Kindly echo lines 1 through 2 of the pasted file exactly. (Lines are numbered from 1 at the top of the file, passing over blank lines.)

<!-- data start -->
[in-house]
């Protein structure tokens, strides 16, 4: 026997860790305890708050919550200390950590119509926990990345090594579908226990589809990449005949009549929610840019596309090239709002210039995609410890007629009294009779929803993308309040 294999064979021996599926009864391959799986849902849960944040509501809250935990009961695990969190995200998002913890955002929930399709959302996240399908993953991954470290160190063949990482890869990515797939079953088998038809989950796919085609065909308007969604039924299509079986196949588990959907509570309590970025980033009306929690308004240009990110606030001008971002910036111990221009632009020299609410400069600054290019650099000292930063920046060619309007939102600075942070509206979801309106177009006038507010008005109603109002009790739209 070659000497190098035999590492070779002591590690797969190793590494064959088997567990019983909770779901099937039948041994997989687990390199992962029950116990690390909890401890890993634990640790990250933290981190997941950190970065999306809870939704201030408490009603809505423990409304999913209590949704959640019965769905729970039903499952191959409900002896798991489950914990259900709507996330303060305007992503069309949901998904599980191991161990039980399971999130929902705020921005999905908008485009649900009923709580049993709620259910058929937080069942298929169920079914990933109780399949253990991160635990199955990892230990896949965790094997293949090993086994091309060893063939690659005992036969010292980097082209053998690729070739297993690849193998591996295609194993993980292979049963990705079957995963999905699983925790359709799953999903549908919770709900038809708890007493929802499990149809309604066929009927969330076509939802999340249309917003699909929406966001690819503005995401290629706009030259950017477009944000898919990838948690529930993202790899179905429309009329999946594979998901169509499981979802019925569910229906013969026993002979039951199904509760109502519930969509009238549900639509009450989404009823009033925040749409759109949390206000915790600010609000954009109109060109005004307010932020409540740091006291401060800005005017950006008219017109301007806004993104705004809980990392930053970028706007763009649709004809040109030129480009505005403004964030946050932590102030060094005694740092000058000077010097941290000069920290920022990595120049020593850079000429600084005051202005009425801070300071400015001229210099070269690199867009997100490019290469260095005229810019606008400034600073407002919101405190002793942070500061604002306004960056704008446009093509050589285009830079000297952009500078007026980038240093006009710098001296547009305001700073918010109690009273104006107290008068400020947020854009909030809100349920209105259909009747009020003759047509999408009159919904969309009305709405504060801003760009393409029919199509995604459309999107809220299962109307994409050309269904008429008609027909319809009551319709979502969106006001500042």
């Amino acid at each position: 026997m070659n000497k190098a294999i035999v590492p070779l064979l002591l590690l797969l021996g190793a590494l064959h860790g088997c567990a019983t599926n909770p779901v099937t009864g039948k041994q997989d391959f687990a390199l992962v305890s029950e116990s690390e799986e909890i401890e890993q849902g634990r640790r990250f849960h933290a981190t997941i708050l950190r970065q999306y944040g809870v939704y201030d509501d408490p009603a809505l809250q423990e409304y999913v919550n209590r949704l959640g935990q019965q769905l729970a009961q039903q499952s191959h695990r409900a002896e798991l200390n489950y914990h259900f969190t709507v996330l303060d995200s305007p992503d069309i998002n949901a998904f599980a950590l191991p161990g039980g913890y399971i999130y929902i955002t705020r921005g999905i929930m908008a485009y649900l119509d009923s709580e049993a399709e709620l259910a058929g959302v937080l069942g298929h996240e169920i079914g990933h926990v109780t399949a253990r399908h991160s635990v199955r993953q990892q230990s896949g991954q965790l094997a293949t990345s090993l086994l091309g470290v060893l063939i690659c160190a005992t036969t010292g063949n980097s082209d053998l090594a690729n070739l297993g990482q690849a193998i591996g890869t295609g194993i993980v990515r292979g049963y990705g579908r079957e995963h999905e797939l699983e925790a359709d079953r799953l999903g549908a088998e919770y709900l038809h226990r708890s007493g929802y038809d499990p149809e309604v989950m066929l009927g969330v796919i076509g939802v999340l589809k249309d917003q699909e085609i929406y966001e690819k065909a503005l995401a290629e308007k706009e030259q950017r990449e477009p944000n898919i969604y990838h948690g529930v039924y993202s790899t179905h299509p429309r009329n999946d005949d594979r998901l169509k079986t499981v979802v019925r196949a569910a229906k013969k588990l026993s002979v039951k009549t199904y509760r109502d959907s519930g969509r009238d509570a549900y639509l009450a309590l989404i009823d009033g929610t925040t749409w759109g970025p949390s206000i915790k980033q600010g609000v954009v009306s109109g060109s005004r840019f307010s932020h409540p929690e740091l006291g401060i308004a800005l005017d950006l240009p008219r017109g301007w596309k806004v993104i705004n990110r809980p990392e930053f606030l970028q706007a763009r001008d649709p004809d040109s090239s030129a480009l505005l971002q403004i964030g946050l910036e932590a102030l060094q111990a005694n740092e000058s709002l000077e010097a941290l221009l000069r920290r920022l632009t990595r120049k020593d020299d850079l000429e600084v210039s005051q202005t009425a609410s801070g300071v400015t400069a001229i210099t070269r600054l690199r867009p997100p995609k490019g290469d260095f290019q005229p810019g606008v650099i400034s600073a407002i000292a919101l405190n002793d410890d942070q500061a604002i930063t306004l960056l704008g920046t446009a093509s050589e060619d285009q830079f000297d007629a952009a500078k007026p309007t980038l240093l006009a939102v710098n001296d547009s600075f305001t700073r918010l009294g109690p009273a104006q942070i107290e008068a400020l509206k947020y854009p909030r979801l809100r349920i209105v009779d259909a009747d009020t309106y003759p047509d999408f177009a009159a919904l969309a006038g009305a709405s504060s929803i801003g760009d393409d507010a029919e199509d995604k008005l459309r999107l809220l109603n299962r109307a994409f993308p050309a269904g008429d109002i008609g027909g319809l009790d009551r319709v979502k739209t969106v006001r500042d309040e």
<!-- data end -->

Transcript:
[in-house]
């Protein structure tokens, strides 16, 4: 026997860790305890708050919550200390950590119509926990990345090594579908226990589809990449005949009549929610840019596309090239709002210039995609410890007629009294009779929803993308309040 294999064979021996599926009864391959799986849902849960944040509501809250935990009961695990969190995200998002913890955002929930399709959302996240399908993953991954470290160190063949990482890869990515797939079953088998038809989950796919085609065909308007969604039924299509079986196949588990959907509570309590970025980033009306929690308004240009990110606030001008971002910036111990221009632009020299609410400069600054290019650099000292930063920046060619309007939102600075942070509206979801309106177009006038507010008005109603109002009790739209 070659000497190098035999590492070779002591590690797969190793590494064959088997567990019983909770779901099937039948041994997989687990390199992962029950116990690390909890401890890993634990640790990250933290981190997941950190970065999306809870939704201030408490009603809505423990409304999913209590949704959640019965769905729970039903499952191959409900002896798991489950914990259900709507996330303060305007992503069309949901998904599980191991161990039980399971999130929902705020921005999905908008485009649900009923709580049993709620259910058929937080069942298929169920079914990933109780399949253990991160635990199955990892230990896949965790094997293949090993086994091309060893063939690659005992036969010292980097082209053998690729070739297993690849193998591996295609194993993980292979049963990705079957995963999905699983925790359709799953999903549908919770709900038809708890007493929802499990149809309604066929009927969330076509939802999340249309917003699909929406966001690819503005995401290629706009030259950017477009944000898919990838948690529930993202790899179905429309009329999946594979998901169509499981979802019925569910229906013969026993002979039951199904509760109502519930969509009238549900639509009450989404009823009033925040749409759109949390206000915790600010609000954009109109060109005004307010932020409540740091006291401060800005005017950006008219017109301007806004993104705004809980990392930053970028706007763009649709004809040109030129480009505005403004964030946050932590102030060094005694740092000058000077010097941290000069920290920022990595120049020593850079000429600084005051202005009425801070300071400015001229210099070269690199867009997100490019290469260095005229810019606008400034600073407002919101405190002793942070500061604002306004960056704008446009093509050589285009830079000297952009500078007026980038240093006009710098001296547009305001700073918010109690009273104006107290008068400020947020854009909030809100349920209105259909009747009020003759047509999408009159919904969309009305709405504060801003760009393409029919199509995604459309999107809220299962109307994409050309269904008429008609027909319809009551319709979502969106006001500042």